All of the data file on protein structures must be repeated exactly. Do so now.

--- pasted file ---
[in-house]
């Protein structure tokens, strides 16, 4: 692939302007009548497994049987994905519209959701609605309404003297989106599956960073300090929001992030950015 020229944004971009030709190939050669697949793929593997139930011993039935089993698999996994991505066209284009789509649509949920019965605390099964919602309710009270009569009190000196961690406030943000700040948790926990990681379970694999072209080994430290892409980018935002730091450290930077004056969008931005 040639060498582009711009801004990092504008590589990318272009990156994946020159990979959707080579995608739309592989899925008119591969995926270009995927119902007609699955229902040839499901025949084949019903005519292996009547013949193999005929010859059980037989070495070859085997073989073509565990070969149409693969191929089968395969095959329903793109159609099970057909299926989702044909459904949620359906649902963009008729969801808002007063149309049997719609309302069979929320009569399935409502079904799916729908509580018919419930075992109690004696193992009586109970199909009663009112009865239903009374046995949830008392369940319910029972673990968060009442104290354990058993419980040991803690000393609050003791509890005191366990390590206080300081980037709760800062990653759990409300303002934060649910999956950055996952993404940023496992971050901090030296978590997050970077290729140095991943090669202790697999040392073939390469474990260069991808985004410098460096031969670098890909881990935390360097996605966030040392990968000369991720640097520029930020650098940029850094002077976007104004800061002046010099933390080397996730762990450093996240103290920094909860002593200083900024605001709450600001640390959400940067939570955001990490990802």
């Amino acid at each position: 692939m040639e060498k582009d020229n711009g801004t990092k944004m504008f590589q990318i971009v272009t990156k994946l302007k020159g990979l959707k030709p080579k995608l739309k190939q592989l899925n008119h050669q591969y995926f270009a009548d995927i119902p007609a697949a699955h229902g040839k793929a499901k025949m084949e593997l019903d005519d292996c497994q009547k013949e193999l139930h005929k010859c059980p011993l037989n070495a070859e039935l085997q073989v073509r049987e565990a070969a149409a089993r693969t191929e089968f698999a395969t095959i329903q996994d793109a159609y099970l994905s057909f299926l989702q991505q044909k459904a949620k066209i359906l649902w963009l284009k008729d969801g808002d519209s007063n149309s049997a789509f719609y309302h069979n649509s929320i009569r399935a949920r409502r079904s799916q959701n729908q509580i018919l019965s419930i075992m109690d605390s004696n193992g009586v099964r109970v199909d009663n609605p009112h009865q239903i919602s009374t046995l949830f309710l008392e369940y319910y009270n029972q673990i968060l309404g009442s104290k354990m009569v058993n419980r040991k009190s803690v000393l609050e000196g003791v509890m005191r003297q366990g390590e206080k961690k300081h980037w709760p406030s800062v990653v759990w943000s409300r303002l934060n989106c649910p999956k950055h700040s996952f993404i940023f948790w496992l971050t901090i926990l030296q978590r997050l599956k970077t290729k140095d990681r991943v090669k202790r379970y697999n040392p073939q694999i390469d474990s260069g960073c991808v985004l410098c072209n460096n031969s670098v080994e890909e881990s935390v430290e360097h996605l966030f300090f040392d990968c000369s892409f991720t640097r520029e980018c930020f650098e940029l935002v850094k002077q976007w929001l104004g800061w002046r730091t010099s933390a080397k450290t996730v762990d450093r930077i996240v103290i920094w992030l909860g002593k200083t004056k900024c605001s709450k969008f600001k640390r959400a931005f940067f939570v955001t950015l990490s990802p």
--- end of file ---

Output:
[in-house]
């Protein structure tokens, strides 16, 4: 692939302007009548497994049987994905519209959701609605309404003297989106599956960073300090929001992030950015 020229944004971009030709190939050669697949793929593997139930011993039935089993698999996994991505066209284009789509649509949920019965605390099964919602309710009270009569009190000196961690406030943000700040948790926990990681379970694999072209080994430290892409980018935002730091450290930077004056969008931005 040639060498582009711009801004990092504008590589990318272009990156994946020159990979959707080579995608739309592989899925008119591969995926270009995927119902007609699955229902040839499901025949084949019903005519292996009547013949193999005929010859059980037989070495070859085997073989073509565990070969149409693969191929089968395969095959329903793109159609099970057909299926989702044909459904949620359906649902963009008729969801808002007063149309049997719609309302069979929320009569399935409502079904799916729908509580018919419930075992109690004696193992009586109970199909009663009112009865239903009374046995949830008392369940319910029972673990968060009442104290354990058993419980040991803690000393609050003791509890005191366990390590206080300081980037709760800062990653759990409300303002934060649910999956950055996952993404940023496992971050901090030296978590997050970077290729140095991943090669202790697999040392073939390469474990260069991808985004410098460096031969670098890909881990935390360097996605966030040392990968000369991720640097520029930020650098940029850094002077976007104004800061002046010099933390080397996730762990450093996240103290920094909860002593200083900024605001709450600001640390959400940067939570955001990490990802």
């Amino acid at each position: 692939m040639e060498k582009d020229n711009g801004t990092k944004m504008f590589q990318i971009v272009t990156k994946l302007k020159g990979l959707k030709p080579k995608l739309k190939q592989l899925n008119h050669q591969y995926f270009a009548d995927i119902p007609a697949a699955h229902g040839k793929a499901k025949m084949e593997l019903d005519d292996c497994q009547k013949e193999l139930h005929k010859c059980p011993l037989n070495a070859e039935l085997q073989v073509r049987e565990a070969a149409a089993r693969t191929e089968f698999a395969t095959i329903q996994d793109a159609y099970l994905s057909f299926l989702q991505q044909k459904a949620k066209i359906l649902w963009l284009k008729d969801g808002d519209s007063n149309s049997a789509f719609y309302h069979n649509s929320i009569r399935a949920r409502r079904s799916q959701n729908q509580i018919l019965s419930i075992m109690d605390s004696n193992g009586v099964r109970v199909d009663n609605p009112h009865q239903i919602s009374t046995l949830f309710l008392e369940y319910y009270n029972q673990i968060l309404g009442s104290k354990m009569v058993n419980r040991k009190s803690v000393l609050e000196g003791v509890m005191r003297q366990g390590e206080k961690k300081h980037w709760p406030s800062v990653v759990w943000s409300r303002l934060n989106c649910p999956k950055h700040s996952f993404i940023f948790w496992l971050t901090i926990l030296q978590r997050l599956k970077t290729k140095d990681r991943v090669k202790r379970y697999n040392p073939q694999i390469d474990s260069g960073c991808v985004l410098c072209n460096n031969s670098v080994e890909e881990s935390v430290e360097h996605l966030f300090f040392d990968c000369s892409f991720t640097r520029e980018c930020f650098e940029l935002v850094k002077q976007w929001l104004g800061w002046r730091t010099s933390a080397k450290t996730v762990d450093r930077i996240v103290i920094w992030l909860g002593k200083t004056k900024c605001s709450k969008f600001k640390r959400a931005f940067f939570v955001t950015l990490s990802p």